The Case for Construction Technology — Productivity Loss

The conversation around the use of technology in construction management has changed dramatically it tone and frequency over the last several years. At least, that’s the way it seems; but what do the numbers say about this?

Turns out, it’s not just a feeling. From 2011 to 2017 McKinsey measured $10 billion in investment in construction technology (stylized as “Con-tech”) firms, and separately JLL measured already $1 billion in the first half of 2018 alone. Those numbers aren’t surprising when at last count Skanska USA determined there were over 2,100 individual companies looking to take up some of the space that opened up in what was a pretty uninteresting sector for so many years. So con-tech is definitely on the rise – but why?

Well, it’s no secret that the construction industry is suffering from and diminishing workforce and rampant issues meeting schedules. We have a productivity problem. It isn’t getting better either. McKinsey measured changes in productivity across industries in Europe and found that while most industries saw on average a 30% increase in workforce productivity, the construction industry saw only a 7% increase, measured over 20 years. These terrible numbers make productivity one of the largest problems facing the construction industry today.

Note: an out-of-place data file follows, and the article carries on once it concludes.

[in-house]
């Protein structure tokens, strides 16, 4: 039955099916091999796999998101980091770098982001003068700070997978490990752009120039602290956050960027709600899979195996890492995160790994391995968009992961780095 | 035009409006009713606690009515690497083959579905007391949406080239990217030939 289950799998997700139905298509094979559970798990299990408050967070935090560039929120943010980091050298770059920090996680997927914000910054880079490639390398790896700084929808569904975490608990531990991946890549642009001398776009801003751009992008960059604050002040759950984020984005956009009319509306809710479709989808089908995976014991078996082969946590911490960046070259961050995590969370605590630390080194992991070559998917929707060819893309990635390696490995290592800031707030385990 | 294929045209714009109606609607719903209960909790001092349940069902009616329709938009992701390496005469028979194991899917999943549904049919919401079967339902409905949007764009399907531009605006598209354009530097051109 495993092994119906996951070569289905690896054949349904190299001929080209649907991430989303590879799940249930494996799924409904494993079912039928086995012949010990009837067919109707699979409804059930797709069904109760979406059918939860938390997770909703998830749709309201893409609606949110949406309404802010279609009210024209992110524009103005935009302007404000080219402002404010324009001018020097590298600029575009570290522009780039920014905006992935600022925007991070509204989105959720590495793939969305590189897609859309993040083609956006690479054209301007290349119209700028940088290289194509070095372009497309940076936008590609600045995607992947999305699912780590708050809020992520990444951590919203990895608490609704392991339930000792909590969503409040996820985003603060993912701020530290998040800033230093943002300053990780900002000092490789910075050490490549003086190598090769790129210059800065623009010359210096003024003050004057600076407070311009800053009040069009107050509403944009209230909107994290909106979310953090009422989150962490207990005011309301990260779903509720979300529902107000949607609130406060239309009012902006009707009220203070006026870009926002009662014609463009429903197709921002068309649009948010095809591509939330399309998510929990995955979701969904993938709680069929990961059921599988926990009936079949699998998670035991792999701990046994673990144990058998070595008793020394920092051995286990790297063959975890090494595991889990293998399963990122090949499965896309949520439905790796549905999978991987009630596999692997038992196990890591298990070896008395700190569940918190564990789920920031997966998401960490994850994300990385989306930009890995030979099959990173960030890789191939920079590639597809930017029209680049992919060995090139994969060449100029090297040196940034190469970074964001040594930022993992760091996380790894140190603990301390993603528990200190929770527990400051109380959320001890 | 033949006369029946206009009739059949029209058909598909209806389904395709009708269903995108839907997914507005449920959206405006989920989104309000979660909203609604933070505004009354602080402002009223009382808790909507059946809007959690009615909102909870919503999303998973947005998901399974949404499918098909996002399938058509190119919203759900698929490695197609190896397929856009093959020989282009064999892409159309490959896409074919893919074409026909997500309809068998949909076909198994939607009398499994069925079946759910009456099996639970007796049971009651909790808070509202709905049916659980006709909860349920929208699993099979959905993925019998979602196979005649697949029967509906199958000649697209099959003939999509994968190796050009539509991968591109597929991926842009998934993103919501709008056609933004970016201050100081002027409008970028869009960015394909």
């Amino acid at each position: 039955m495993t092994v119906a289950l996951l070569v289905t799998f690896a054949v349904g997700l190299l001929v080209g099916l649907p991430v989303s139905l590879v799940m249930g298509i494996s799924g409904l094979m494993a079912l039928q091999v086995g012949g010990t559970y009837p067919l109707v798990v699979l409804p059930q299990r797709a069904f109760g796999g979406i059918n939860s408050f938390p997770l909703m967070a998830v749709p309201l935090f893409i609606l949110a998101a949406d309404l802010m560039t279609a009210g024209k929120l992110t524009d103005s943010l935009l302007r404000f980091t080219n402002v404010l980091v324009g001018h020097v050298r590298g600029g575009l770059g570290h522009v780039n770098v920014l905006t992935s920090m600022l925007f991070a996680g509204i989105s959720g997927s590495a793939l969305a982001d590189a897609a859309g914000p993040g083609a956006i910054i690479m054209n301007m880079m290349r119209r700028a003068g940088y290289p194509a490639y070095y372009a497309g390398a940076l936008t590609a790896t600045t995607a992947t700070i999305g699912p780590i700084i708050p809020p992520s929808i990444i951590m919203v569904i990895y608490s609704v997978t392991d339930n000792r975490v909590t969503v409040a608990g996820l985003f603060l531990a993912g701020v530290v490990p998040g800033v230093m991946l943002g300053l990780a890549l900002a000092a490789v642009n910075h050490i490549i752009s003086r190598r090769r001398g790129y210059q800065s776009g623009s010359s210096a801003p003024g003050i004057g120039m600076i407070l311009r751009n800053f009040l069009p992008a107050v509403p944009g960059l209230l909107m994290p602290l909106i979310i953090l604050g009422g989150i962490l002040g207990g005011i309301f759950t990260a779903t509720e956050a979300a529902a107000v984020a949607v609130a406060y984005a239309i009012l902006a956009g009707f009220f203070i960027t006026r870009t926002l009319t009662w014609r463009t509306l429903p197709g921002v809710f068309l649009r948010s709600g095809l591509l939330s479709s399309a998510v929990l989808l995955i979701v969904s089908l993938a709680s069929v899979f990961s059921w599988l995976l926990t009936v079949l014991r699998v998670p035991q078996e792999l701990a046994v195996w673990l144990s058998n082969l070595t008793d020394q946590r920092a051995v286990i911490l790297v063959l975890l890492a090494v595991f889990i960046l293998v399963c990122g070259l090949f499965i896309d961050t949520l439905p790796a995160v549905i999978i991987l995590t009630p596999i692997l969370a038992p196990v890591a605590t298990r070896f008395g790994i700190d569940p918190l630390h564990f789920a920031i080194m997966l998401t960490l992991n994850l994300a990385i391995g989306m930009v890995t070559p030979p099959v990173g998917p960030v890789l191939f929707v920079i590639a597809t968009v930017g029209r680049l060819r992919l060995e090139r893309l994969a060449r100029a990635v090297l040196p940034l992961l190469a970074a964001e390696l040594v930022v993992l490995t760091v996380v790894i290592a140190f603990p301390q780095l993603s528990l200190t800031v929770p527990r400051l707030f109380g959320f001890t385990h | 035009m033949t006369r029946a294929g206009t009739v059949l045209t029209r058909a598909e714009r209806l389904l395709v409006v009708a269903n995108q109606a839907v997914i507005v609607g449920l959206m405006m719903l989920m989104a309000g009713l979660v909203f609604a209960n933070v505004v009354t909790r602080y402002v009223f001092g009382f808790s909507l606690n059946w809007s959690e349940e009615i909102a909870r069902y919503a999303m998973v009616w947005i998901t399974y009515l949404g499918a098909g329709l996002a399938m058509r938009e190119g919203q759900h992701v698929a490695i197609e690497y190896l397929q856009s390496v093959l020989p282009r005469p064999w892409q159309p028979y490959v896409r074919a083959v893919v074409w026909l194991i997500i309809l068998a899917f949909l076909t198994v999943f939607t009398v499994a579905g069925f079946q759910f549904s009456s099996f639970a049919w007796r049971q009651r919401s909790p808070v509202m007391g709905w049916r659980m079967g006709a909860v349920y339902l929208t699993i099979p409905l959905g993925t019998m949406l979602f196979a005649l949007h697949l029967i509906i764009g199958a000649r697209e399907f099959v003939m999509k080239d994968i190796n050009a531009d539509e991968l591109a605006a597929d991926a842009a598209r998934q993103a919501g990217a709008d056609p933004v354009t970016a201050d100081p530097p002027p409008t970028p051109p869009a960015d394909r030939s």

So the multi-billion dollar question is: Can this saturated con-tech landscape really solve the productivity problem in construction? The answer is yes, in more ways than one. To name a few:

  • Document management tools decrease the time spent looking for files
  • Electronic signature reduce turnaround time in documentation
  • Project management software reduce staff hours producing and tracking project controls
  • Schedule simulation software runs simultaneous what-if scenarios to inform better decisions
  • Punch list and commission software track quality issues beyond what was possible before
  • Communication software keeps teams lean and minimizes meetings
  • Collaboration tools reduce the need for travel and in-person site walks and meetings
  • BIM modeling catches problems before they occur
  • Advanced ACAD and 3D models explain ideas and reduce questions. Think about these things when selecting a general contractor. Talk about the technology tools your partners are using and how well they take advantage of them. It is surely a correlation to how well your project is being staffed and the quality of the decisions your team is going to make. Look for longitude and expertise too, not just innovation. The Douglas Company has been involved with our core technology providers since their early days and has deeply embedded all of their tools into our processes. If your contractor hasn’t seen the problems and benefits outlined here, they are falling behind in a fast-changing con-tech environment.For sources and further reading, visit:

Bruce Douglas, PMP, PMI-SP, LEED AP BD+C
Senior Project Manager
The Douglas Company


Read More >